In heavy traffic or at stoplights the X5’s engine automatically turns off when the vehicle is stopped, saving fuel and reducing pollution. The engine is automatically restarted when the driver gets ready to move again. (Start/Stop isn’t accounted in present EPA fuel mileage tests.) The Tahoe doesn’t offer an automatic engine start/stop system.

Brakes and Stopping Comparison

For better stopping power the X5 xDrive50i’s front brake rotors are larger than those on the Tahoe:

 

X5

X5 xDrive50i

Tahoe

Front Rotors

13.1 inches

15.2 inches

13 inches

The X5 stops much shorter than the Tahoe:

 

X5

Tahoe

 

70 to 0 MPH

178 feet

180 feet

Car and Driver

60 to 0 MPH

110 feet

125 feet

Motor Trend

Tires and Wheels Comparison

The X5’s standard tires provide better handling because they have a lower 50 series profile (height to width ratio) that provides a stiffer sidewall than the Tahoe LS/LT’s standard 65 series tires. The X5’s optional 275/40R20 front and 315/35R20 rear tires have a lower 40 series front and 35 series rear profile than the Tahoe’s optional 45 series tires.

For better ride, handling and brake cooling the X5 has standard 19-inch wheels. Smaller 18-inch wheels are standard on the Tahoe LS/LT.

Changing a flat tire near traffic can be dangerous and inconvenient. The run-flat tires available on the X5 can be driven up to 50 miles without any air pressure, allowing you to drive to a service station for a repair. The Tahoe doesn’t offer run-flat tires.

Suspension and Handling Comparison

For superior ride and handling, the BMW X5 has fully independent front and rear suspensions. An independent suspension allows the wheels to follow the road at the best angle for gripping the pavement, without compromising ride comfort. The Chevrolet Tahoe has a solid rear axle, with a non-independent rear suspension.

The X5 has standard front and rear stabilizer bars, which help keep the X5 flat and controlled during cornering. The Tahoe’s suspension doesn’t offer a rear stabilizer bar.

The X5 offers an available adjustable active suspension system, which counteracts cornering forces actively, limiting body roll and improving handling and stability. Chevrolet doesn’t offer an active suspension on the Tahoe.

The X5 xDrive35i xDrive handles at .79 G’s, while the Tahoe Premier 4x4 pulls only .76 G’s of cornering force in a Car and Driver skidpad test.

The X5 xDrive50i xDrive executes Motor Trend’s “Figure Eight” maneuver 2 seconds quicker than the Tahoe Premier 4x4 (26.3 seconds @ .72 average G’s vs. 28.3 seconds @ .62 average G’s).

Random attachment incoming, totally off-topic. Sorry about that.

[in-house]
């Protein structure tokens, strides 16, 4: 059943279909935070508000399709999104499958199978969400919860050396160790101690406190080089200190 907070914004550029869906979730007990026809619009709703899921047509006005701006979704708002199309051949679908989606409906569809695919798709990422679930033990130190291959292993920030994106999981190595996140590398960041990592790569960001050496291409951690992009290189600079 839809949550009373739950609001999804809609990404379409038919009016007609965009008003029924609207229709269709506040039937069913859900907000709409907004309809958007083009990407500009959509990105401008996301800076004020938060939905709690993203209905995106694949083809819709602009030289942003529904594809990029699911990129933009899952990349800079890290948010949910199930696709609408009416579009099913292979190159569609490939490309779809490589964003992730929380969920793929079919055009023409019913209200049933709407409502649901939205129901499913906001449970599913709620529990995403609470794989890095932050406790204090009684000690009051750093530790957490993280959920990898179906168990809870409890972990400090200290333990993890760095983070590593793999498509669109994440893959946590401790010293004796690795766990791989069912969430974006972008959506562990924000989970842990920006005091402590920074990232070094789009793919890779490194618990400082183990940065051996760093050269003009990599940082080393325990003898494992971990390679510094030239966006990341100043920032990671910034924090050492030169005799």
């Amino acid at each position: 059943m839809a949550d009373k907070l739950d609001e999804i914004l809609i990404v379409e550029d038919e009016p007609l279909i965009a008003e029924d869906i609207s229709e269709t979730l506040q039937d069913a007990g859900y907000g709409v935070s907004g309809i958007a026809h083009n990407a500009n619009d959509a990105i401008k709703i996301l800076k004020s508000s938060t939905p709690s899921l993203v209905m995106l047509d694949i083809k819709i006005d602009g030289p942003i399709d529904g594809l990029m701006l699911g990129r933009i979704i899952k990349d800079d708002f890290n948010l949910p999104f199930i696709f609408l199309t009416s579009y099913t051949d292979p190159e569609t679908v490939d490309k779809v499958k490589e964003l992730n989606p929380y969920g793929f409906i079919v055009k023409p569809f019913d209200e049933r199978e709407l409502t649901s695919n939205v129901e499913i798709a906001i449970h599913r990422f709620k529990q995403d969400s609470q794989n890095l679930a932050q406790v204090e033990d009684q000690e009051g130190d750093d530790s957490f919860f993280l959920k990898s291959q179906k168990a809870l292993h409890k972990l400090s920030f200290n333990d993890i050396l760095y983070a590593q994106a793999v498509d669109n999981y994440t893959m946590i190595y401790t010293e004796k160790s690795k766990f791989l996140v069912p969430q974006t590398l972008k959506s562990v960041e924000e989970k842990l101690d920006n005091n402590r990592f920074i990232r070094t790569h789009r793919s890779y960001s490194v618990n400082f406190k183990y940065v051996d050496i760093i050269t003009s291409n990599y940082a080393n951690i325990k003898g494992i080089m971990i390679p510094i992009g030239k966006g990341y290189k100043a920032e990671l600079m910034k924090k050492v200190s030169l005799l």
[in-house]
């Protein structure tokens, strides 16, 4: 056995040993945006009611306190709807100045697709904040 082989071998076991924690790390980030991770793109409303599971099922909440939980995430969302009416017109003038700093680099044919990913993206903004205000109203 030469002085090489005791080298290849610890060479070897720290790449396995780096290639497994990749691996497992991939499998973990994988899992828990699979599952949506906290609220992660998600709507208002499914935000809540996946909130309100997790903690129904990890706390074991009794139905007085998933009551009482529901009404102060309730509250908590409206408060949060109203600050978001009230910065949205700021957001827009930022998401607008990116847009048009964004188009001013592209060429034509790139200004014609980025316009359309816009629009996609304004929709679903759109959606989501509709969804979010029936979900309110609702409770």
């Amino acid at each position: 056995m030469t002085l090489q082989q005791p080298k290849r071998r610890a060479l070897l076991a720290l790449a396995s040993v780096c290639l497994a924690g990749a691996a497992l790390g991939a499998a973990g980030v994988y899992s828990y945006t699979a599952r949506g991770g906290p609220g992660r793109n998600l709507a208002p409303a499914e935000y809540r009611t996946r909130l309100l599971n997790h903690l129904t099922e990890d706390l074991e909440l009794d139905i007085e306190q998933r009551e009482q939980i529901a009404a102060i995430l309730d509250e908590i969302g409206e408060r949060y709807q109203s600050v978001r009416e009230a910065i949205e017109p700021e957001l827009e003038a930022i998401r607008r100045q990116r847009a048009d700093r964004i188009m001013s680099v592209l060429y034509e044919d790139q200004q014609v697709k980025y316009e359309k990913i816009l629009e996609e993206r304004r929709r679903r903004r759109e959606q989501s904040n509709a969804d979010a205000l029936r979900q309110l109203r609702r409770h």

For greater off-road capability the X5 has a greater minimum ground clearance than the Tahoe (8.2 vs. 7.9 inches), allowing the X5 to travel over rougher terrain without being stopped or damaged.

Chassis Comparison

The BMW X5 may be more efficient, handle and accelerate better because it weighs about 550 to 750 pounds less than the Chevrolet Tahoe.

The X5 is 10.8 inches shorter than the Tahoe, making the X5 easier to handle, maneuver and park in tight spaces.

Unibody construction makes the X5’s chassis much stiffer, which contributes to better handling, and enables softer springs to be used for a better ride. Unibody construction’s stiffness also contributes to better durability and less body squeaks and rattles. The Tahoe doesn’t use unibody construction, but a body-on-frame design.

As tested by Car and Driver while cruising at 70 MPH, the interior of the X5 xDrive35i xDrive is quieter than the Tahoe Premier 4x4 (64 vs. 66 dB).

Ergonomics Comparison

The X5’s front and rear power windows all open or close fully with one touch of the switches, making it more convenient at drive-up windows and toll booths, or when talking with someone outside the car. The Tahoe’s rear power window switches have to be held the entire time to open or close them fully.

If the windows are left down on the X5 the driver can raise them all using the key in the outside lock cylinder. On a hot day the driver can lower the windows from outside the vehicle using the key in the outside lock cylinder or the keyless remote. The driver of the Tahoe can only operate the windows from inside the vehicle, with the ignition on.

The X5 has a standard locking fuel door with a remote release located convenient to the driver. A locking fuel door helps prevent vandalism, such as sugar in the tank and fuel theft. The Tahoe doesn’t offer a locking fuel door.

Heated windshield washer nozzles are standard on the X5 to prevent washer fluid and nozzles from freezing and help continue to keep the windshield clear in sub-freezing temperatures. The Tahoe doesn’t offer heated windshield washer nozzles.

In poor weather, headlights can lose their effectiveness as grime builds up on their lenses. This can reduce visibility without the driver realizing. The X5 offers available headlight washers to keep headlight output high. The Tahoe doesn’t offer headlight washers.

To help drivers see further while navigating curves, the X5 has standard adaptive headlights to illuminate around corners automatically by reading vehicle speed and steering wheel angle. The Tahoe doesn’t offer cornering lights.

The X5’s optional Parking Assistant can parallel park or back into a parking spot by itself, with the driver only controlling speed with the brake pedal. The Tahoe doesn’t offer an automated parking system.

Economic Advantages Comparison

Insurance will cost less for the X5 owner. The Car Book by Jack Gillis rates the X5 with a number “3” insurance rate while the Tahoe is rated higher at a number “10” rate.

According to The Car Book by Jack Gillis, the X5 is less expensive to operate than the Tahoe because it costs $225 less to do the manufacturer’s suggested maintenance for 50,000 miles. Typical repairs cost much less on the X5 than the Tahoe, including $402 less for a fuel pump.